The huge 2006 rallies for amnesty were revealed by Investors Business Daily in 2007 to have been funded by George Soros:
Didn't the mainstream media report that 2006's vast immigration rallies across the country began as a spontaneous uprising of 2 million angry Mexican-flag waving illegal immigrants demanding U.S. citizenship in Los Angeles, egged on only by a local Spanish-language radio announcer?...Recently, a Washington Times story, based on the most recent tax filings of Soros's Open Society Foundations, revealed that Soros had been funding the Ferguson Riots.
So what looked like a wildfire grassroots movement really was a manipulation from OSI's glassy Manhattan offices. The public had no way of knowing until the release of OSI's 2006 annual report.[The Soros Threat To Democracy, IBD, September 24, 2007]
Soros-sponsored organizations helped mobilize protests in Ferguson, building grass-roots coalitions on the ground backed by a nationwide online and social media campaign.
Other Soros-funded groups made it their job to remotely monitor and exploit anything related to the incident that they could portray as a conservative misstep, and to develop academic research and editorials to disseminate to the news media to keep the story alive.
The plethora of organizations involved not only shared Mr. Soros' funding, but they also fed off each other, using content and buzzwords developed by one organization on another's website, referencing each other's news columns and by creating a social media echo chamber of Facebook "likes" and Twitter hashtags that dominated the mainstream media and personal online newsfeeds.
Buses of activists from the Samuel Dewitt Proctor Conference in Chicago; from the Drug Policy Alliance, Make the Road New York and Equal Justice USA from New York; from Sojourners, the Advancement Project and Center for Community Change in Washington; and networks from the Gamaliel Foundation — all funded in part by Mr. Soros — descended on Ferguson starting in August and later organized protests and gatherings in the city until late last month.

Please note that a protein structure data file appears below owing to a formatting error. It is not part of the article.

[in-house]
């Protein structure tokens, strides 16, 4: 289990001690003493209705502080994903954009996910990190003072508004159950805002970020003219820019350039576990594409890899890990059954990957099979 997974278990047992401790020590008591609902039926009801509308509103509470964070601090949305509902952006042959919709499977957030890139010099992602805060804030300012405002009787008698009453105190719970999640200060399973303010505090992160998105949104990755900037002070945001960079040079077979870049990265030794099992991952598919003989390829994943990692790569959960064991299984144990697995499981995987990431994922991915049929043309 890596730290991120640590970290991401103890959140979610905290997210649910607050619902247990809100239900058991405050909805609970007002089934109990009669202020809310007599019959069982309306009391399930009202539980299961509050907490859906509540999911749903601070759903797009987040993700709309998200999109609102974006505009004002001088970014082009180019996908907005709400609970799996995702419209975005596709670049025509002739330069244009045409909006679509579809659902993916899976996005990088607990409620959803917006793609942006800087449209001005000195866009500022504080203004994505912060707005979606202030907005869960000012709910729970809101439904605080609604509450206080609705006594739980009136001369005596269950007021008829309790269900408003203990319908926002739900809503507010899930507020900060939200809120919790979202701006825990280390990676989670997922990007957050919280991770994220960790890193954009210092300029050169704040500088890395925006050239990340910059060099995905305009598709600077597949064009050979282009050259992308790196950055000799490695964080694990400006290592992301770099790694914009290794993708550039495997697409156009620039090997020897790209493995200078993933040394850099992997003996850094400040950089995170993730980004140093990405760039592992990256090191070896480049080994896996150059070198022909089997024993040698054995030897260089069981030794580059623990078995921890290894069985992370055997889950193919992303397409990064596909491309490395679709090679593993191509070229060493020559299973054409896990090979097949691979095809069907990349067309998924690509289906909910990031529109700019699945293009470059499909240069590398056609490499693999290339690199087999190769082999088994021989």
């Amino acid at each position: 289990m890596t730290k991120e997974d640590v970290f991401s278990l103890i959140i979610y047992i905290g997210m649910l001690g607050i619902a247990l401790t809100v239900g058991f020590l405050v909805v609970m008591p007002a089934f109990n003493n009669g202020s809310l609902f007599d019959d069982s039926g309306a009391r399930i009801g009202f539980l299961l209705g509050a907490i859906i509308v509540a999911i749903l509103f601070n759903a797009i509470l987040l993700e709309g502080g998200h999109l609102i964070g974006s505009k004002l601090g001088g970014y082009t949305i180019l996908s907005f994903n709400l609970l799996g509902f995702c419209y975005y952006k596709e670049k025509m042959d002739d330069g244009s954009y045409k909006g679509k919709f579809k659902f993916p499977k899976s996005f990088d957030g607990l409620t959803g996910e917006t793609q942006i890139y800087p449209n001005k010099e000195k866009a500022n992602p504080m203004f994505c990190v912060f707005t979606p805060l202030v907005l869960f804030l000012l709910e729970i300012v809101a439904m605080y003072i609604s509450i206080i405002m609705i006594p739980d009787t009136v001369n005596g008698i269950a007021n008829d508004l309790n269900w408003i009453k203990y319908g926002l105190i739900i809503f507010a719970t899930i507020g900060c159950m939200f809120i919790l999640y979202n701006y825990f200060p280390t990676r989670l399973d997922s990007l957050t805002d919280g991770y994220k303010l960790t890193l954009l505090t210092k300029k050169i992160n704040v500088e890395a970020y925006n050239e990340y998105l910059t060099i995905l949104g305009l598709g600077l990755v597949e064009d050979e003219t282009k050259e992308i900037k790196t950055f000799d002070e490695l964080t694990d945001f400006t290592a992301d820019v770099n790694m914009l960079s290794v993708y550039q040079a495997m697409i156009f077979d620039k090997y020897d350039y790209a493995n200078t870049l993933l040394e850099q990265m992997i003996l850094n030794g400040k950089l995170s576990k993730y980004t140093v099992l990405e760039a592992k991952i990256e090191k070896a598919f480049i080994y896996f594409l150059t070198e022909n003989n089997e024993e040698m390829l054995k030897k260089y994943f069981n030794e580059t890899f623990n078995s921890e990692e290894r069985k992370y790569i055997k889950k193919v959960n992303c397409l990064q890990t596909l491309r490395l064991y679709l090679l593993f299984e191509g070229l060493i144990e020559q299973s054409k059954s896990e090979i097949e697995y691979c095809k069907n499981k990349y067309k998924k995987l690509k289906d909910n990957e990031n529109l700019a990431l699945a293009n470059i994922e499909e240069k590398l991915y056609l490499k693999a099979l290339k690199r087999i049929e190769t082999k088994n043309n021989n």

George Soros funds Ferguson protests, hopes to spur civil action, By Kelly Riddell ,Washington Times, January 14, 2015
I'm sure that Soros and underlings would say they're funding this:
Looting, after all, is self-funding. But it's the buses of activists, and the advertising and the organizing that turn a local problem into something too big for local cops to deal with. The second picture is from Manufacturing Dissent—The Ruling Class’s Saul Alinsky Strategy in Ferguson MO, by James Kirkpatrick.
Soros funds it, Eric Holder eggs it on, and Obama is not sending the police any help.
The late Dan Seligman tried to explain what makes Soros tick in Forbes in 2002
The Leftist Billionaire SyndromeSoros's net worth is $20 billion. So if you see one of these mass movements, the question you should be asking yourself is "Who's paying for it?"
Why are names like Soros, Gates and Rockefeller associated with ultraliberal causes? By Dan Seligman
George Soros is a star investor, a superphilanthropist, a terrific tennis player and a dopey liberal. I learned all this and a lot more by reading the fascinating new book about him by Michael T. Kaufman, also by barging around in the spacious Web site at soros.org. In the latter venue is this credo: “One of the most promising developments ? has been the formation of state-based, progressive coalitions. Around the country, labor, choice and civil rights groups, among others, have joined forces to work towards reform.? To ensure that money is spent in areas where it is needed, regional progressive allies must work together.”[PDF] Furthering all this progressivism have been Soros grants to left-liberal think tanks like the Economic Policy Institute (which also gets money from the AFL-CIO) and the Center for Law and Social Policy.
What makes so many smart billionaires gravitate to primitive liberal positions one would normally associate with, say, a Bennington freshman? Money guilt. Lew H.Rockwell, president of the Ludwig von Mises Institute, offered this explanation during last year’s debate over repeal of the estate tax: “The rich have always supported the estate tax. Despite their wealth, they have imbibed the dominant culture’s ethic of egalitarianism and decided to promote it as a means of expiating their alleged sins.” My own preferred variant of this argument is that the rich promote it for much the same reason they build 60-room mansions: Both manifest Veblenesque “conspicuous consumption.” Paying immense estate taxes with no sweat is a terrific way of advertising your financial invulnerability. Note that even a 99% estate tax would not be too painful for the fellow with $1 billion; there’s still $10 million left to see his grandchildren through Yale.[More, Links added]